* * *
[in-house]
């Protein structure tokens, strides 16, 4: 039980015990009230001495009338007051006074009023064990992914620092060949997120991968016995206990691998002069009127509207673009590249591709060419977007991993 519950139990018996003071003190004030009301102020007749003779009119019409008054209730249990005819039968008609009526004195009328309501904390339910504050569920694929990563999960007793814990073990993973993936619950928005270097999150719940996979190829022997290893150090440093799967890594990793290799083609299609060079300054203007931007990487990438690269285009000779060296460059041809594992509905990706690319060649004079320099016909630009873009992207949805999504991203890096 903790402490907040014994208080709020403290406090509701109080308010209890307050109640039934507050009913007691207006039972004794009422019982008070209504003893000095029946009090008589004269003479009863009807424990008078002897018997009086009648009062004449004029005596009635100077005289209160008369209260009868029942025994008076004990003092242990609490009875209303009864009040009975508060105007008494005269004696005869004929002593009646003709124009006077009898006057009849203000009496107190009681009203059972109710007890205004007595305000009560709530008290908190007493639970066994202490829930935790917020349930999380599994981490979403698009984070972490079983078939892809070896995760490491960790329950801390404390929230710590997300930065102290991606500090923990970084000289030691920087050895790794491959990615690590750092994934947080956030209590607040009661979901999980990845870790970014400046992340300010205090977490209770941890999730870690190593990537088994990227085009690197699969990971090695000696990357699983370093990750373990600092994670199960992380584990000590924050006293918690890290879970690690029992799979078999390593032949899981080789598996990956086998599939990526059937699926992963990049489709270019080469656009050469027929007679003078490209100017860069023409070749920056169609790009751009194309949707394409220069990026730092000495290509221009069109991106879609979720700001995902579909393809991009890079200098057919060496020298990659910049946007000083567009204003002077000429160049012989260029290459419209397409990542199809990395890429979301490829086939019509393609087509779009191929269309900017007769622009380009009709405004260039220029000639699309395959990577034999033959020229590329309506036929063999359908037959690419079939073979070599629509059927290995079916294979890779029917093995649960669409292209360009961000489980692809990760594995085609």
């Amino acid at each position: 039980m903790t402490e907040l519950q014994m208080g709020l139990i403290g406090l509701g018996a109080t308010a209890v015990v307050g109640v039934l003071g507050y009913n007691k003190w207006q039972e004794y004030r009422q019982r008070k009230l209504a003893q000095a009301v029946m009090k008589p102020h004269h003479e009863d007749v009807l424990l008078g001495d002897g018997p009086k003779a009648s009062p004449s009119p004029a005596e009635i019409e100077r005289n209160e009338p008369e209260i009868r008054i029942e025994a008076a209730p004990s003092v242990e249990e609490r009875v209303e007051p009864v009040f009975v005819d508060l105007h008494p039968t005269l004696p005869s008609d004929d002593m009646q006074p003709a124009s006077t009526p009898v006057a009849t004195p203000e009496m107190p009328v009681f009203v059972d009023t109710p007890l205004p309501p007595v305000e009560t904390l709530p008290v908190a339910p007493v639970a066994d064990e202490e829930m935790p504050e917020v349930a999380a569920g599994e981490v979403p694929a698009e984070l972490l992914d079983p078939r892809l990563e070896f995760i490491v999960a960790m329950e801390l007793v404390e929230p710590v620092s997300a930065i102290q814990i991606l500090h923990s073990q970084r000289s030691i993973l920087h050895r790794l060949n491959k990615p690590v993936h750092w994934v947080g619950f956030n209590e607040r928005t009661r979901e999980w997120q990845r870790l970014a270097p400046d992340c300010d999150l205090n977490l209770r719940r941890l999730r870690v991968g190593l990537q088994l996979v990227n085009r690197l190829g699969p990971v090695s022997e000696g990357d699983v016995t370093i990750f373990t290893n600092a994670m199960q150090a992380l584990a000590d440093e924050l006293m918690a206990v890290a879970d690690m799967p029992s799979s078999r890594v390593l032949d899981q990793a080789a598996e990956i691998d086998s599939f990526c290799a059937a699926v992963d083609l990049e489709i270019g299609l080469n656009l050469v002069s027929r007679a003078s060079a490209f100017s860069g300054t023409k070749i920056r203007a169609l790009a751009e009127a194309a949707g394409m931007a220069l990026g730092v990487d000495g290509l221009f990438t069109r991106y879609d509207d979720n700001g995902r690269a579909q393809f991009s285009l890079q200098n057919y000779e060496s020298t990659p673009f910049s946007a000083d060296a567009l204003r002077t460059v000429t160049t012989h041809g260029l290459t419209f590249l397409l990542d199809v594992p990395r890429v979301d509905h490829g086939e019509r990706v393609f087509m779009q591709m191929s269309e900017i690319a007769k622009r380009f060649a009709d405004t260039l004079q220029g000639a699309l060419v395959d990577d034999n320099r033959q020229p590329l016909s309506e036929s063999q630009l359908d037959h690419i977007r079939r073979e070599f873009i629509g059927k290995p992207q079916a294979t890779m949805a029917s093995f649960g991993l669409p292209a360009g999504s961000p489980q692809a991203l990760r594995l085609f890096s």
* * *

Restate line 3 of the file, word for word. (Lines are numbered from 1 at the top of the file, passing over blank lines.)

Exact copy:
């Amino acid at each position: 039980m903790t402490e907040l519950q014994m208080g709020l139990i403290g406090l509701g018996a109080t308010a209890v015990v307050g109640v039934l003071g507050y009913n007691k003190w207006q039972e004794y004030r009422q019982r008070k009230l209504a003893q000095a009301v029946m009090k008589p102020h004269h003479e009863d007749v009807l424990l008078g001495d002897g018997p009086k003779a009648s009062p004449s009119p004029a005596e009635i019409e100077r005289n209160e009338p008369e209260i009868r008054i029942e025994a008076a209730p004990s003092v242990e249990e609490r009875v209303e007051p009864v009040f009975v005819d508060l105007h008494p039968t005269l004696p005869s008609d004929d002593m009646q006074p003709a124009s006077t009526p009898v006057a009849t004195p203000e009496m107190p009328v009681f009203v059972d009023t109710p007890l205004p309501p007595v305000e009560t904390l709530p008290v908190a339910p007493v639970a066994d064990e202490e829930m935790p504050e917020v349930a999380a569920g599994e981490v979403p694929a698009e984070l972490l992914d079983p078939r892809l990563e070896f995760i490491v999960a960790m329950e801390l007793v404390e929230p710590v620092s997300a930065i102290q814990i991606l500090h923990s073990q970084r000289s030691i993973l920087h050895r790794l060949n491959k990615p690590v993936h750092w994934v947080g619950f956030n209590e607040r928005t009661r979901e999980w997120q990845r870790l970014a270097p400046d992340c300010d999150l205090n977490l209770r719940r941890l999730r870690v991968g190593l990537q088994l996979v990227n085009r690197l190829g699969p990971v090695s022997e000696g990357d699983v016995t370093i990750f373990t290893n600092a994670m199960q150090a992380l584990a000590d440093e924050l006293m918690a206990v890290a879970d690690m799967p029992s799979s078999r890594v390593l032949d899981q990793a080789a598996e990956i691998d086998s599939f990526c290799a059937a699926v992963d083609l990049e489709i270019g299609l080469n656009l050469v002069s027929r007679a003078s060079a490209f100017s860069g300054t023409k070749i920056r203007a169609l790009a751009e009127a194309a949707g394409m931007a220069l990026g730092v990487d000495g290509l221009f990438t069109r991106y879609d509207d979720n700001g995902r690269a579909q393809f991009s285009l890079q200098n057919y000779e060496s020298t990659p673009f910049s946007a000083d060296a567009l204003r002077t460059v000429t160049t012989h041809g260029l290459t419209f590249l397409l990542d199809v594992p990395r890429v979301d509905h490829g086939e019509r990706v393609f087509m779009q591709m191929s269309e900017i690319a007769k622009r380009f060649a009709d405004t260039l004079q220029g000639a699309l060419v395959d990577d034999n320099r033959q020229p590329l016909s309506e036929s063999q630009l359908d037959h690419i977007r079939r073979e070599f873009i629509g059927k290995p992207q079916a294979t890779m949805a029917s093995f649960g991993l669409p292209a360009g999504s961000p489980q692809a991203l990760r594995l085609f890096s």